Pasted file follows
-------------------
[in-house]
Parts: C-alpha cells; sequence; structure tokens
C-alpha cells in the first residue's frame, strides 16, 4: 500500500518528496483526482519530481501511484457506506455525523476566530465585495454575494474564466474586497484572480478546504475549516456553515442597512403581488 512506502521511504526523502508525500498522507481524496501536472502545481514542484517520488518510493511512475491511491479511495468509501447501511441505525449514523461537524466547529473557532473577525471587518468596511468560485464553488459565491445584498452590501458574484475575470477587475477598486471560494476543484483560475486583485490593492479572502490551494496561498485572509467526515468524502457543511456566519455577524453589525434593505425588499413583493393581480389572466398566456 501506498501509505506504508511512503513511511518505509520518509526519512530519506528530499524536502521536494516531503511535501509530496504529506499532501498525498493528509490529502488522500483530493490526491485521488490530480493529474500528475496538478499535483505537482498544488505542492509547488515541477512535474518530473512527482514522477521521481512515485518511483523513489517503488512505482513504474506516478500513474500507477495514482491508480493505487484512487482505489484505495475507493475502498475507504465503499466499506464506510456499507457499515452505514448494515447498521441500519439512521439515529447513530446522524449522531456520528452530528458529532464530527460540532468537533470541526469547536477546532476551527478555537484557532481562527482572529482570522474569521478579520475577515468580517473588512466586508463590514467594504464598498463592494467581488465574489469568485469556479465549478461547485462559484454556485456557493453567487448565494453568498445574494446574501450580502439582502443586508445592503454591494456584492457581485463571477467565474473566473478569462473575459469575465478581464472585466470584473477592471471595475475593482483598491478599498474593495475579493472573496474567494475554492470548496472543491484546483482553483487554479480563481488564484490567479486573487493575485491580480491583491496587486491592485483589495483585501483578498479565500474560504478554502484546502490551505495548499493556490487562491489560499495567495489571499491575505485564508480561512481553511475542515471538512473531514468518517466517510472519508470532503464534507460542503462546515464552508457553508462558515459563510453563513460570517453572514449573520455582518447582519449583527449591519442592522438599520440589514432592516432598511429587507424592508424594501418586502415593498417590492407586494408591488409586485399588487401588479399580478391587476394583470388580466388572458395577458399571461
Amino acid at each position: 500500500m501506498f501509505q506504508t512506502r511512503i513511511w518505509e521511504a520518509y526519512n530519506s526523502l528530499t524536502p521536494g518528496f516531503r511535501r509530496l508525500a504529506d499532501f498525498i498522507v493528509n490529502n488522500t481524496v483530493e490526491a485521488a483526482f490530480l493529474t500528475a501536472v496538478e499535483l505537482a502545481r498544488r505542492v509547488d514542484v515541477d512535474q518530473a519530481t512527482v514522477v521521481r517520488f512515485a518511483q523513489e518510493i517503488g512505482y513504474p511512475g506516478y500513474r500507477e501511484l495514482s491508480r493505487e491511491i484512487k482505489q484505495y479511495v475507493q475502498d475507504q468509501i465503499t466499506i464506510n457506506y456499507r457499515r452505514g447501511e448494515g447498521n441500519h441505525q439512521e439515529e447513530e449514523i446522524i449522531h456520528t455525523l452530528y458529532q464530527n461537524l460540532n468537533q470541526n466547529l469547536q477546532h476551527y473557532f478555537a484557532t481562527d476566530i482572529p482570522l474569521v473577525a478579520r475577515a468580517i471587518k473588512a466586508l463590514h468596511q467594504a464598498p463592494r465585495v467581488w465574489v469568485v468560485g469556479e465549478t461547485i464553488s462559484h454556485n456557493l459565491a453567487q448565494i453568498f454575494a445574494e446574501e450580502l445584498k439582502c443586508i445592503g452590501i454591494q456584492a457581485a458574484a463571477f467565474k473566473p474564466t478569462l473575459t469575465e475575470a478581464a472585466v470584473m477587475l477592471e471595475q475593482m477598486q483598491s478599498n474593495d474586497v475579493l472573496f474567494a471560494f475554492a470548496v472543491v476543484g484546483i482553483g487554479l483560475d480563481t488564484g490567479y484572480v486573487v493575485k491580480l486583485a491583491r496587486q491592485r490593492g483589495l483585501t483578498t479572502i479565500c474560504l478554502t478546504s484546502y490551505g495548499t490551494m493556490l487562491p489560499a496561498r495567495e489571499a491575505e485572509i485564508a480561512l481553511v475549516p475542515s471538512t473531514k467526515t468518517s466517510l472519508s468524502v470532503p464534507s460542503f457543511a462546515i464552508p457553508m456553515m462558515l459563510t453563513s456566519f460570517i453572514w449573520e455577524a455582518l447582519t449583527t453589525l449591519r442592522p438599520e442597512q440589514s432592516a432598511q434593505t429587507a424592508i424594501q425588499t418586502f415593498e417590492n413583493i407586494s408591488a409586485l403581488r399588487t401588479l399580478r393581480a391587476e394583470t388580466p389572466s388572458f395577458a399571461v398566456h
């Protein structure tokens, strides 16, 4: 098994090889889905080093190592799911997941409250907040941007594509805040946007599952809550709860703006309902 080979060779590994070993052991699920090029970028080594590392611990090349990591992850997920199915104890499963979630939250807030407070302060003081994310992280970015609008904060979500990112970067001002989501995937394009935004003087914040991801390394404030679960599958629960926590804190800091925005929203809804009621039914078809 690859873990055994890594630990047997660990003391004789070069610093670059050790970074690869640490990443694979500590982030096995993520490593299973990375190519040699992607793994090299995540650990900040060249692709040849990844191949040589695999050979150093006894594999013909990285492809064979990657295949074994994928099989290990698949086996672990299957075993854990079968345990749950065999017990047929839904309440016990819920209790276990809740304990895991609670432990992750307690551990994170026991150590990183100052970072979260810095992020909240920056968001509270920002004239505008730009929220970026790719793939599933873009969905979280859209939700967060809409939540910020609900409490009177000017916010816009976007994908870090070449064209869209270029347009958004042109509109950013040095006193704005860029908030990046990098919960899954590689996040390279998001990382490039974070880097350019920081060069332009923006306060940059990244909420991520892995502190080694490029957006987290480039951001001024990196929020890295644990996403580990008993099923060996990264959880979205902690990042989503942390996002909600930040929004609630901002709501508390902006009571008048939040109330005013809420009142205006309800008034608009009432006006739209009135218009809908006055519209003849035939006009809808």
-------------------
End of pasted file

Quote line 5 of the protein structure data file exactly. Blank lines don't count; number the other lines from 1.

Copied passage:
């Protein structure tokens, strides 16, 4: 098994090889889905080093190592799911997941409250907040941007594509805040946007599952809550709860703006309902 080979060779590994070993052991699920090029970028080594590392611990090349990591992850997920199915104890499963979630939250807030407070302060003081994310992280970015609008904060979500990112970067001002989501995937394009935004003087914040991801390394404030679960599958629960926590804190800091925005929203809804009621039914078809 690859873990055994890594630990047997660990003391004789070069610093670059050790970074690869640490990443694979500590982030096995993520490593299973990375190519040699992607793994090299995540650990900040060249692709040849990844191949040589695999050979150093006894594999013909990285492809064979990657295949074994994928099989290990698949086996672990299957075993854990079968345990749950065999017990047929839904309440016990819920209790276990809740304990895991609670432990992750307690551990994170026991150590990183100052970072979260810095992020909240920056968001509270920002004239505008730009929220970026790719793939599933873009969905979280859209939700967060809409939540910020609900409490009177000017916010816009976007994908870090070449064209869209270029347009958004042109509109950013040095006193704005860029908030990046990098919960899954590689996040390279998001990382490039974070880097350019920081060069332009923006306060940059990244909420991520892995502190080694490029957006987290480039951001001024990196929020890295644990996403580990008993099923060996990264959880979205902690990042989503942390996002909600930040929004609630901002709501508390902006009571008048939040109330005013809420009142205006309800008034608009009432006006739209009135218009809908006055519209003849035939006009809808």